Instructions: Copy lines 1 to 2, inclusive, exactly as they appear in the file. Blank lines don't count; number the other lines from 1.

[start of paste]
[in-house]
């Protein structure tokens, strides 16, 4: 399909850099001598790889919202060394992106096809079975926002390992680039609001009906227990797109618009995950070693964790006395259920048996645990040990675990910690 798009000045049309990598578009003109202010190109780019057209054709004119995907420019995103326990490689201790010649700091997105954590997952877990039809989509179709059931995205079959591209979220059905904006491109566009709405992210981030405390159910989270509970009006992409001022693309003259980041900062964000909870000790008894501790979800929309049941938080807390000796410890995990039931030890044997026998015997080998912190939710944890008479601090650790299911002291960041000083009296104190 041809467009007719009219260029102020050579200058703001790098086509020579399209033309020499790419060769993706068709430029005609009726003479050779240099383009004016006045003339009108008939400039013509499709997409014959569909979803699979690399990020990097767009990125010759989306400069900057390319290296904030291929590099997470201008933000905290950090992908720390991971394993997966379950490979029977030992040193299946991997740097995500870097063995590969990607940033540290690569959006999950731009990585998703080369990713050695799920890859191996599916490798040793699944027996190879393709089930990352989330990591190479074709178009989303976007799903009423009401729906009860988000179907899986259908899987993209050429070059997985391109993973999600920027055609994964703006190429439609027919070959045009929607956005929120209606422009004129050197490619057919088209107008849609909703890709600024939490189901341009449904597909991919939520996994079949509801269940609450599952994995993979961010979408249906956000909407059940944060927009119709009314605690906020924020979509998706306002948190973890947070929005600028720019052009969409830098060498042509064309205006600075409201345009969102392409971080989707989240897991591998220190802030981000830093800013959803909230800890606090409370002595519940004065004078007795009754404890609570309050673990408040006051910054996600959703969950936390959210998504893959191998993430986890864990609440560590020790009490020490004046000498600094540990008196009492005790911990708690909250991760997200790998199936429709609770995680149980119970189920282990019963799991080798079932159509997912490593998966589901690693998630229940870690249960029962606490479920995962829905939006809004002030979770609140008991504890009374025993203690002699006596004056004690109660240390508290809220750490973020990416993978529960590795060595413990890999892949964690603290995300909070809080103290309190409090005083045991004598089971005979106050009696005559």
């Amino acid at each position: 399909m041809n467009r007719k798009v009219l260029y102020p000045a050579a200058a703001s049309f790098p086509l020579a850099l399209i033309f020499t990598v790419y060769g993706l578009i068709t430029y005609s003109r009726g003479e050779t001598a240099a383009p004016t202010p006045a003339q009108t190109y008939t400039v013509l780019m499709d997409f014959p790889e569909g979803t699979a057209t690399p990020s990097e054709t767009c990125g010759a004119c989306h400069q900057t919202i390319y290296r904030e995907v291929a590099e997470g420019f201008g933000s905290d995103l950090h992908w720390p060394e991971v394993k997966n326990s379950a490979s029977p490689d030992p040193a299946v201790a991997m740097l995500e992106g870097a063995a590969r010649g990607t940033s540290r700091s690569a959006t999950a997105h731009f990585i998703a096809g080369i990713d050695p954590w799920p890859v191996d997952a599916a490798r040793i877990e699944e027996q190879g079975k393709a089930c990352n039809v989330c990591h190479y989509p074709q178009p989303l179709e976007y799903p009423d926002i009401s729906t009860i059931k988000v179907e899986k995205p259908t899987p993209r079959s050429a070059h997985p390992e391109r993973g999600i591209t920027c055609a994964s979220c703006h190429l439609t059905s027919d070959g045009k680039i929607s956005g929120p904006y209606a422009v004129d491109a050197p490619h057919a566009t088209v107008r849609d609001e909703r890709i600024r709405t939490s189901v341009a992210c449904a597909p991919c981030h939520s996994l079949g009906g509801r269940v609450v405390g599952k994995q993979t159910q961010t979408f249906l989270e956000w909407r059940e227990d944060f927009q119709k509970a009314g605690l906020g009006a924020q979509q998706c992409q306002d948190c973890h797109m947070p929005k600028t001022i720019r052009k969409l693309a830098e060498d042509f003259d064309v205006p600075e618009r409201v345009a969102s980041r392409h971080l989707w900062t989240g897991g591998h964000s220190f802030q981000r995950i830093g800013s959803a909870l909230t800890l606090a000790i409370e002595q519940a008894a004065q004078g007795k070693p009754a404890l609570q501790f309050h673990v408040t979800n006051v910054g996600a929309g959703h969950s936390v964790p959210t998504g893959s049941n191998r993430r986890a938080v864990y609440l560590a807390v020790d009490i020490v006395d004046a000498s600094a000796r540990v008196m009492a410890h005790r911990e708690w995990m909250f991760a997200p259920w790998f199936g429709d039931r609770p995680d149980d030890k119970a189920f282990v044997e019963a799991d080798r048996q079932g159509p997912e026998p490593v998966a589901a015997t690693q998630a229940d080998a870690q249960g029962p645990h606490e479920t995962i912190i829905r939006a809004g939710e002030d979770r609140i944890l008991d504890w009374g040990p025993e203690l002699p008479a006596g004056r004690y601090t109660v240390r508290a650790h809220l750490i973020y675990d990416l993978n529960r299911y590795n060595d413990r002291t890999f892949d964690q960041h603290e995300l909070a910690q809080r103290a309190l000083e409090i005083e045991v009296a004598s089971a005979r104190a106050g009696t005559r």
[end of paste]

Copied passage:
[in-house]
């Protein structure tokens, strides 16, 4: 399909850099001598790889919202060394992106096809079975926002390992680039609001009906227990797109618009995950070693964790006395259920048996645990040990675990910690 798009000045049309990598578009003109202010190109780019057209054709004119995907420019995103326990490689201790010649700091997105954590997952877990039809989509179709059931995205079959591209979220059905904006491109566009709405992210981030405390159910989270509970009006992409001022693309003259980041900062964000909870000790008894501790979800929309049941938080807390000796410890995990039931030890044997026998015997080998912190939710944890008479601090650790299911002291960041000083009296104190 041809467009007719009219260029102020050579200058703001790098086509020579399209033309020499790419060769993706068709430029005609009726003479050779240099383009004016006045003339009108008939400039013509499709997409014959569909979803699979690399990020990097767009990125010759989306400069900057390319290296904030291929590099997470201008933000905290950090992908720390991971394993997966379950490979029977030992040193299946991997740097995500870097063995590969990607940033540290690569959006999950731009990585998703080369990713050695799920890859191996599916490798040793699944027996190879393709089930990352989330990591190479074709178009989303976007799903009423009401729906009860988000179907899986259908899987993209050429070059997985391109993973999600920027055609994964703006190429439609027919070959045009929607956005929120209606422009004129050197490619057919088209107008849609909703890709600024939490189901341009449904597909991919939520996994079949509801269940609450599952994995993979961010979408249906956000909407059940944060927009119709009314605690906020924020979509998706306002948190973890947070929005600028720019052009969409830098060498042509064309205006600075409201345009969102392409971080989707989240897991591998220190802030981000830093800013959803909230800890606090409370002595519940004065004078007795009754404890609570309050673990408040006051910054996600959703969950936390959210998504893959191998993430986890864990609440560590020790009490020490004046000498600094540990008196009492005790911990708690909250991760997200790998199936429709609770995680149980119970189920282990019963799991080798079932159509997912490593998966589901690693998630229940870690249960029962606490479920995962829905939006809004002030979770609140008991504890009374025993203690002699006596004056004690109660240390508290809220750490973020990416993978529960590795060595413990890999892949964690603290995300909070809080103290309190409090005083045991004598089971005979106050009696005559």